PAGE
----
Even Shakespeare was a collaborative writer, it turns out. Shenk says: “Of course, theater is inherently collaborative. But the Elizabethan stage was more like the modern film industry, where the writer is generally less an auteur than a piece of a machine. Surviving records show three or four or even five playwrights receiving pay for a single production, according to the Columbia professor James Shapiro. The irony is that Shakespeare, whose world serves so well to illustrate a collaborative (or networked) idea about how good work is made, would become the icon of the solo creator.”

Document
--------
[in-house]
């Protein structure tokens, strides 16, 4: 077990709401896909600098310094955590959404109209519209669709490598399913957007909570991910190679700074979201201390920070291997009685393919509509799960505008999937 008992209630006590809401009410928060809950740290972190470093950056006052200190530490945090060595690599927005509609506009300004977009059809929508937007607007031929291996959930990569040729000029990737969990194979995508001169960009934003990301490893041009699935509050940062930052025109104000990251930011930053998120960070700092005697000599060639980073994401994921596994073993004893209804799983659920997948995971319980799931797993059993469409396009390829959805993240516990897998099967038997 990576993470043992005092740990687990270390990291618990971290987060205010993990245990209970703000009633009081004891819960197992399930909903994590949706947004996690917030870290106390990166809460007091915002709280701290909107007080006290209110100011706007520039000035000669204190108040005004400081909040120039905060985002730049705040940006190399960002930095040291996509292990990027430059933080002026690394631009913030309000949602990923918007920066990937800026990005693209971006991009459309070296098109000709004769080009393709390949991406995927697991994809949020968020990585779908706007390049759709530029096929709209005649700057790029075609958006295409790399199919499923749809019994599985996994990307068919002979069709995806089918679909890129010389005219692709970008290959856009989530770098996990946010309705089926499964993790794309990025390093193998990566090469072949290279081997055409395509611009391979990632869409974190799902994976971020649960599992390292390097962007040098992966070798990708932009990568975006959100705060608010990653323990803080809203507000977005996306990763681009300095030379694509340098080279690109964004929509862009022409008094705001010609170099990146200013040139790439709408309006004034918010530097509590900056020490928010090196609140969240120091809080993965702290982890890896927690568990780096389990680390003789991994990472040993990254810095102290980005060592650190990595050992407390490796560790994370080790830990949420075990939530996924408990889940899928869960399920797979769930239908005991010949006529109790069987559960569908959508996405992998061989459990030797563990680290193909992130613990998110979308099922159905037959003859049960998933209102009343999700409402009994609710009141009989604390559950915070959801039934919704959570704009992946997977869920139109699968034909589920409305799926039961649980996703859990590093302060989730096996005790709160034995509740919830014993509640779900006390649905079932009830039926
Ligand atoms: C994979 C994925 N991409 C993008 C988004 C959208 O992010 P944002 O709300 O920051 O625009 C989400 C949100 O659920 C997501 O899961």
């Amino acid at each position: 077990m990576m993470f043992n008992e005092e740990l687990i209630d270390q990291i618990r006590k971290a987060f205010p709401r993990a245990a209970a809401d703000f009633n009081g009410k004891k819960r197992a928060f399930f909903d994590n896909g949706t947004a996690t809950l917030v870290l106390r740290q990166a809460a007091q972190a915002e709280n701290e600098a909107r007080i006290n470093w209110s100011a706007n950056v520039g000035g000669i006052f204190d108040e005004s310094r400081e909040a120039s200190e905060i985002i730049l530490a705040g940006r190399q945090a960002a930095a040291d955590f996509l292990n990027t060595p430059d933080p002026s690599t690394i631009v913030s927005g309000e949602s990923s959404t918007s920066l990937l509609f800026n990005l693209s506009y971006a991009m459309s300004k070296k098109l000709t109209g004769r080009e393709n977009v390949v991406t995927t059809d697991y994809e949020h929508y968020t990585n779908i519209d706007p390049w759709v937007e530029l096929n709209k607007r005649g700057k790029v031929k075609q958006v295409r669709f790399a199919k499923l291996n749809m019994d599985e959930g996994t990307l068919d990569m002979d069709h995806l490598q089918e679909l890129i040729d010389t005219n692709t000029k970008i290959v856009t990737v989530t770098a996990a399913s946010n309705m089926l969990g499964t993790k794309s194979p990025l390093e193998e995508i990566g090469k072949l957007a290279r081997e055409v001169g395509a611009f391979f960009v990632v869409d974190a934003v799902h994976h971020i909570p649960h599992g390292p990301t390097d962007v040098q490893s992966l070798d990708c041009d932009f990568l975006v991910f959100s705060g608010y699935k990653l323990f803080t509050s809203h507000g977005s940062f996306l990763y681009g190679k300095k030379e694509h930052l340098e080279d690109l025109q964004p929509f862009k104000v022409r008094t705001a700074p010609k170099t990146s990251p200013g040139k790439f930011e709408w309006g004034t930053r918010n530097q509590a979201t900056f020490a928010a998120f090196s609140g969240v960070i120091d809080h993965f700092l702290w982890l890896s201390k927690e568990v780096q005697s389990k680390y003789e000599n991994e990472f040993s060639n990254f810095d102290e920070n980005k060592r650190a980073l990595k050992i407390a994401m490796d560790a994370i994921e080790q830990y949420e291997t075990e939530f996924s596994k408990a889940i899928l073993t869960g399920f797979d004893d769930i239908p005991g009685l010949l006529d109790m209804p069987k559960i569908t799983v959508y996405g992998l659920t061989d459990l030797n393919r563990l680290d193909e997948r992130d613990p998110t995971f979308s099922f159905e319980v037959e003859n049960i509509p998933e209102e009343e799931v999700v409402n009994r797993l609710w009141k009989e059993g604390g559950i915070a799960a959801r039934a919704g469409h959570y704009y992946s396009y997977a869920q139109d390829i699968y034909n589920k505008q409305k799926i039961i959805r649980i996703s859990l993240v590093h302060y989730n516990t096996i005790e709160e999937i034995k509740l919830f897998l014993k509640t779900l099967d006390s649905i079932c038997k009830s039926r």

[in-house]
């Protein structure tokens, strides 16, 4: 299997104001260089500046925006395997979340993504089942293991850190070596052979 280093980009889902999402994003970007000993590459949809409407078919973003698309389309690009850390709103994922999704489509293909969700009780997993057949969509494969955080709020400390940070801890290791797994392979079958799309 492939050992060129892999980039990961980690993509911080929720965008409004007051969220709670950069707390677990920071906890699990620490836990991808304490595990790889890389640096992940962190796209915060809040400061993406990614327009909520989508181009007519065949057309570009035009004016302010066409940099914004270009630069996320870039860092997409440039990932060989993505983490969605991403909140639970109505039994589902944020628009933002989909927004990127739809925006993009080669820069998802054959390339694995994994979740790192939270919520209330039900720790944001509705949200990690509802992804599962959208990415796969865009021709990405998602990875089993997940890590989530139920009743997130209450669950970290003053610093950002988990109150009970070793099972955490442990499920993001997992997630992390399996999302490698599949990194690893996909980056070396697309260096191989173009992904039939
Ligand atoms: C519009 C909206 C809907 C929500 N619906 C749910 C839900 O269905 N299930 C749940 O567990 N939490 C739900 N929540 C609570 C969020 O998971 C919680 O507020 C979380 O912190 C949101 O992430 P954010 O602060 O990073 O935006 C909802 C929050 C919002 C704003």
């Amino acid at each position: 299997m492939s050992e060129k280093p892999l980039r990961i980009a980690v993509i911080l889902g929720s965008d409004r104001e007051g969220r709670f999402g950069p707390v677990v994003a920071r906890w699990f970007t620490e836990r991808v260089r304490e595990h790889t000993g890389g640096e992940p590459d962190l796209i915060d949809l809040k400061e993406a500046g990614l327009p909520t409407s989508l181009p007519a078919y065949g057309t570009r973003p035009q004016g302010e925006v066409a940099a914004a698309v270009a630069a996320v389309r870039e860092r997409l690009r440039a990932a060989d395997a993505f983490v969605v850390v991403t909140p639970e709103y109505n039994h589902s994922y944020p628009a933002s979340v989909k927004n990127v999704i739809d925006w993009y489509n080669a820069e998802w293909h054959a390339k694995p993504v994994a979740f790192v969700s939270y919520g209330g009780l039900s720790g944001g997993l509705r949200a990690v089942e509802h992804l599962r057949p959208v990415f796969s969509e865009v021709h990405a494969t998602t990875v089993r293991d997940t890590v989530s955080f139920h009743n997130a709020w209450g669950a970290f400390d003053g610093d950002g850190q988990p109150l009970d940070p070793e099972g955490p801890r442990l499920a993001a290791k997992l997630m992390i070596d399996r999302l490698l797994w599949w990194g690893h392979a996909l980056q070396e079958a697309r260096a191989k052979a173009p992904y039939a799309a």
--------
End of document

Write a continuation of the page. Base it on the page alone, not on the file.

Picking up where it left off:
How do we return to the collaborative, or networked, way of creativity to create communal genius, after centuries of the lone genius model both in our society and work environments? How do we capitalize on the inherent rivalries that are collaborations of exploring differing views, opinions, and thoughts (Shenk mentions Picasso and Matisse as an example of a rivalry that influenced each artist so deeply that it became a collaboration to the benefit of us all)?Matisse:Picasso